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Theresa May Refuses to Push Vote on Marriage Equality in Northern Ireland

Prime Minister Theresa May claims she will not intervene in Northern Ireland to pass same-sex marriage while the nation’s Parliament remains in gridlock.

Stormont has been deadlocked for 15 months over stalled negotiations between Sinn Fein and the Democratic Unionist Party (DUP) over power-sharing in the local legislature. During that impasse, lawmakers are unable to pass a bill legalizing same-sex marriageeven despite overwhelming support for equality legislation. An estimated 70 percent of the Northern Irish public favors allowing LGBTQ couples to marry.

A petition urging May to end the standstill was presented to 10 Downing Street this week by Cara McCann and Amanda McGurk, a same-sex couple waiting to tie the knot. Over 42,000 people signed onto the appeal.

But for now, May says the matter is out of her hands. The British Prime Minister claims the issue is “devolved,” meaning it’s up to politicians in Belfast to resolve.

“This is an issue that we have taken up, it is an issue we have championed,” May said this week, as the U.K. newspaper The Independent reports. “We hope that there will be a Northern Ireland executive in place soon that will be able to address these issues.”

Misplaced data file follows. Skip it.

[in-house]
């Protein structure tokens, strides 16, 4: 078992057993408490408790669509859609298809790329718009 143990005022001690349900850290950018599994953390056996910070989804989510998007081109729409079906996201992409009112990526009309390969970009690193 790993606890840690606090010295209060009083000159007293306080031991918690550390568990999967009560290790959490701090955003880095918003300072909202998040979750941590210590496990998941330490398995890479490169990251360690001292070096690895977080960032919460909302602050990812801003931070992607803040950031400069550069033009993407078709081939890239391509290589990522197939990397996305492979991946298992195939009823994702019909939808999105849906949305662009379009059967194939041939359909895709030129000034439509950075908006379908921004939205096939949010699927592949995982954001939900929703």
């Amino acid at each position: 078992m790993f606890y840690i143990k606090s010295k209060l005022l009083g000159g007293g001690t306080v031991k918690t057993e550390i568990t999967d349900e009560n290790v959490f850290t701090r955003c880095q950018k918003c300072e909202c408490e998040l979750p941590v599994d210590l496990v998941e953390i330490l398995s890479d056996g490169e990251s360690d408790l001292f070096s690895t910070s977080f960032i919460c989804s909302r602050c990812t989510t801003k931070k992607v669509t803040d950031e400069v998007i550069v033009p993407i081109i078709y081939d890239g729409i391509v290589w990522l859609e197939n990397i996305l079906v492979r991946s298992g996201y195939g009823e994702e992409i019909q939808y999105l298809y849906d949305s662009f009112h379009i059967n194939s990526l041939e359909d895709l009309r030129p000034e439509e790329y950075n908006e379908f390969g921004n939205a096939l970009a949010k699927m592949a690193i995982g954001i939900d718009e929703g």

The United Kingdom legalized marriage equality in 2013 under the tenure of predecessor David Cameron, paving the way for same-sex couples to wed in England and Wales. Scotland passed its own legislation in February 2014, but previous efforts in Northern Ireland have failed due to opposition from the DUP.

After the Stormont Assembly voted in favor of marriage equality in November 2015, the DUP filed a “Petition of Concern” to block it.

Critics have accused May of not doing more to push same-sex unions in fear of alienating allies in Northern Ireland’s nationalist party. After the Conservative Party lost its Parliamentary majority last year, the Prime Minister relies on DUP votes to support her agenda.

Labour MP Ged Killen claimed May is “hiding behind” her conservative backers, even despite her own support for same-sex marriage.

But other politicians hope to compel Parliament to take matters into its own hands. Conor McGinn, also a member of the Labour Party, introduced legislation in the House of Commons calling for Northern Ireland to allow LGBTQ couples to marry. In a passionate address delivered to his colleagues, he claimed lawmakers “have a duty to ensure that our fellow citizens enjoy the same rights as the rest of us.”

“The defacto suspension of the devolved legislature does not mean that equality for same sex couples can be suspended indefinitelybecause rights delayed are rights denied,” McGinn said.

A similar proposal has been put forward in the House of Lords.

Should Westminster decide to back same-sex unions, it is likely to make the difference amid the legislative logjam. The Northern Ireland Office of the U.K. government claims its policy is “to allow a free vote on matters of conscience such as equal marriage” should Parliament urge further action, as The Independent reports.

Photo via Jack Taylor/Getty Images


Nico Lang

Nico Lang is a staff writer for INTO, covering news, politics, and global LGBTQ issues.